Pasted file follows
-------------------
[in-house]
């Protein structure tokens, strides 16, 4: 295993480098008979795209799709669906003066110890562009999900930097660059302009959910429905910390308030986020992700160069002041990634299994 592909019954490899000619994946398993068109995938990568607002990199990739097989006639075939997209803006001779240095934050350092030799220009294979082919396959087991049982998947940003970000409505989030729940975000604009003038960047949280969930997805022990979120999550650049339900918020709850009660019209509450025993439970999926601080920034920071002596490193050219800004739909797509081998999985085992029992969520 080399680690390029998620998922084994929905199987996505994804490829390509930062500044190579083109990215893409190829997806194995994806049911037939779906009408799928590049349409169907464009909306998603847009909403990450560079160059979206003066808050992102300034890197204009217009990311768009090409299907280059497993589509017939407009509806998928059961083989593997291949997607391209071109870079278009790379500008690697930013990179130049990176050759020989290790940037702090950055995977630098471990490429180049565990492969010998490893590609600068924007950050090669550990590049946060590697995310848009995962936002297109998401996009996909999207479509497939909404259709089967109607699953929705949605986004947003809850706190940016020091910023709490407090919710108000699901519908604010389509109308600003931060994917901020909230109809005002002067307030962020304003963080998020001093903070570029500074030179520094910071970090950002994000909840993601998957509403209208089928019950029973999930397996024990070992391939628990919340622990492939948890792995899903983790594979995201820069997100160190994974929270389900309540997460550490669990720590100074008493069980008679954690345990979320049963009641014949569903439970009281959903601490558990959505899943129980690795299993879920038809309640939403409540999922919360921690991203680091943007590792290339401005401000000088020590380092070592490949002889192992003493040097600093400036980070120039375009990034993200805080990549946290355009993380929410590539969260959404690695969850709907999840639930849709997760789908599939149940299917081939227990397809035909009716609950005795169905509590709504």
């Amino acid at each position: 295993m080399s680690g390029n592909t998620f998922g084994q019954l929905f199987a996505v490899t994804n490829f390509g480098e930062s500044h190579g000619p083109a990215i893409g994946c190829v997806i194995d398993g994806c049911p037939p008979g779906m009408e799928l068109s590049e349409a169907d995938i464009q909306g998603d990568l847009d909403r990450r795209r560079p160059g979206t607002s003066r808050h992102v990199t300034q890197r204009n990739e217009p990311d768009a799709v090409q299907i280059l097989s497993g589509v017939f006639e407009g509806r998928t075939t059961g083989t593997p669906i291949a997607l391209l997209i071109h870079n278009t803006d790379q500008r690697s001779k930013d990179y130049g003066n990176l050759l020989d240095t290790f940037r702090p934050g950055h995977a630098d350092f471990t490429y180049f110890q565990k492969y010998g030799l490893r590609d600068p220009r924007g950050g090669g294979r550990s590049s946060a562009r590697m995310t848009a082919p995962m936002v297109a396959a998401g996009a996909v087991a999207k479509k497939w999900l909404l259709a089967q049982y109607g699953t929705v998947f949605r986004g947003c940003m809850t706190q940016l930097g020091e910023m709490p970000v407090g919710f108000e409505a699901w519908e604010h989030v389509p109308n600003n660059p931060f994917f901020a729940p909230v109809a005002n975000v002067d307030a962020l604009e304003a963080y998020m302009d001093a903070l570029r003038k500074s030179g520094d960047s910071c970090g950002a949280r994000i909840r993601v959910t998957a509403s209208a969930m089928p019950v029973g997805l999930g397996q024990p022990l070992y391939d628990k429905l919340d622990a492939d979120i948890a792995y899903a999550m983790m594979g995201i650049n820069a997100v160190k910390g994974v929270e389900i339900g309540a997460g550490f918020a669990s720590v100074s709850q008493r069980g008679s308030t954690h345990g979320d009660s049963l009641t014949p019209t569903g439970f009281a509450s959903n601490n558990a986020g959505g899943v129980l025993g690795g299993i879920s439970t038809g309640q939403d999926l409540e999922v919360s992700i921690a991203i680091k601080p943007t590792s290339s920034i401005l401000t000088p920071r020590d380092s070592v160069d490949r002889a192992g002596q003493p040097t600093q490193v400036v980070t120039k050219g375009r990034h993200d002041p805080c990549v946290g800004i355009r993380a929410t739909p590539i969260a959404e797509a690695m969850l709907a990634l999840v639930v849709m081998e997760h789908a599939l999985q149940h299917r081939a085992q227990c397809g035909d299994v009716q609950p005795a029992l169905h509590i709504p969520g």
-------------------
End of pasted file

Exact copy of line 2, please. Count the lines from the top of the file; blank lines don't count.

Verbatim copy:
């Protein structure tokens, strides 16, 4: 295993480098008979795209799709669906003066110890562009999900930097660059302009959910429905910390308030986020992700160069002041990634299994 592909019954490899000619994946398993068109995938990568607002990199990739097989006639075939997209803006001779240095934050350092030799220009294979082919396959087991049982998947940003970000409505989030729940975000604009003038960047949280969930997805022990979120999550650049339900918020709850009660019209509450025993439970999926601080920034920071002596490193050219800004739909797509081998999985085992029992969520 080399680690390029998620998922084994929905199987996505994804490829390509930062500044190579083109990215893409190829997806194995994806049911037939779906009408799928590049349409169907464009909306998603847009909403990450560079160059979206003066808050992102300034890197204009217009990311768009090409299907280059497993589509017939407009509806998928059961083989593997291949997607391209071109870079278009790379500008690697930013990179130049990176050759020989290790940037702090950055995977630098471990490429180049565990492969010998490893590609600068924007950050090669550990590049946060590697995310848009995962936002297109998401996009996909999207479509497939909404259709089967109607699953929705949605986004947003809850706190940016020091910023709490407090919710108000699901519908604010389509109308600003931060994917901020909230109809005002002067307030962020304003963080998020001093903070570029500074030179520094910071970090950002994000909840993601998957509403209208089928019950029973999930397996024990070992391939628990919340622990492939948890792995899903983790594979995201820069997100160190994974929270389900309540997460550490669990720590100074008493069980008679954690345990979320049963009641014949569903439970009281959903601490558990959505899943129980690795299993879920038809309640939403409540999922919360921690991203680091943007590792290339401005401000000088020590380092070592490949002889192992003493040097600093400036980070120039375009990034993200805080990549946290355009993380929410590539969260959404690695969850709907999840639930849709997760789908599939149940299917081939227990397809035909009716609950005795169905509590709504």